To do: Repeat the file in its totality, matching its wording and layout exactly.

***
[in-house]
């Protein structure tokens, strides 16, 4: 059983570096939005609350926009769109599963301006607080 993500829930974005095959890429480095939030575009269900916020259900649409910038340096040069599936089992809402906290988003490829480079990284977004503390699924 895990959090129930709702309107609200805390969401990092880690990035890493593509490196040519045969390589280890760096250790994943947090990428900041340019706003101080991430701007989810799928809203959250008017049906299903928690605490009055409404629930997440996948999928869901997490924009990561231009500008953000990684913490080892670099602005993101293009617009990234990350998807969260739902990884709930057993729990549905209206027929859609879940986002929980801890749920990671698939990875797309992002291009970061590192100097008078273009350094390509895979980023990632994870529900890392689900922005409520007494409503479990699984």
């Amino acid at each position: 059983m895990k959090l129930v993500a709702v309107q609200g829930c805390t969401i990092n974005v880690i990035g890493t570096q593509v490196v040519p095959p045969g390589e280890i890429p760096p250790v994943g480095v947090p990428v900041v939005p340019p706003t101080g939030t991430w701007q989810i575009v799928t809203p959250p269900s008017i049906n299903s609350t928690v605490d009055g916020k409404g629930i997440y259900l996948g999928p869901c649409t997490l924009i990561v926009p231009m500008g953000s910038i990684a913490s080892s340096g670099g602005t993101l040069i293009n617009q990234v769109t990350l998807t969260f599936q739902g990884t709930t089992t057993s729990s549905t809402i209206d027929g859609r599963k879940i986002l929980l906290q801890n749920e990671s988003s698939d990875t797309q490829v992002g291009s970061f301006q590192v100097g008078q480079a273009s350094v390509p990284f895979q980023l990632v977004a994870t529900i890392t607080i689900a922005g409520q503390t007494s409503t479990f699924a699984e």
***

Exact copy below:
[in-house]
């Protein structure tokens, strides 16, 4: 059983570096939005609350926009769109599963301006607080 993500829930974005095959890429480095939030575009269900916020259900649409910038340096040069599936089992809402906290988003490829480079990284977004503390699924 895990959090129930709702309107609200805390969401990092880690990035890493593509490196040519045969390589280890760096250790994943947090990428900041340019706003101080991430701007989810799928809203959250008017049906299903928690605490009055409404629930997440996948999928869901997490924009990561231009500008953000990684913490080892670099602005993101293009617009990234990350998807969260739902990884709930057993729990549905209206027929859609879940986002929980801890749920990671698939990875797309992002291009970061590192100097008078273009350094390509895979980023990632994870529900890392689900922005409520007494409503479990699984």
């Amino acid at each position: 059983m895990k959090l129930v993500a709702v309107q609200g829930c805390t969401i990092n974005v880690i990035g890493t570096q593509v490196v040519p095959p045969g390589e280890i890429p760096p250790v994943g480095v947090p990428v900041v939005p340019p706003t101080g939030t991430w701007q989810i575009v799928t809203p959250p269900s008017i049906n299903s609350t928690v605490d009055g916020k409404g629930i997440y259900l996948g999928p869901c649409t997490l924009i990561v926009p231009m500008g953000s910038i990684a913490s080892s340096g670099g602005t993101l040069i293009n617009q990234v769109t990350l998807t969260f599936q739902g990884t709930t089992t057993s729990s549905t809402i209206d027929g859609r599963k879940i986002l929980l906290q801890n749920e990671s988003s698939d990875t797309q490829v992002g291009s970061f301006q590192v100097g008078q480079a273009s350094v390509p990284f895979q980023l990632v977004a994870t529900i890392t607080i689900a922005g409520q503390t007494s409503t479990f699924a699984e």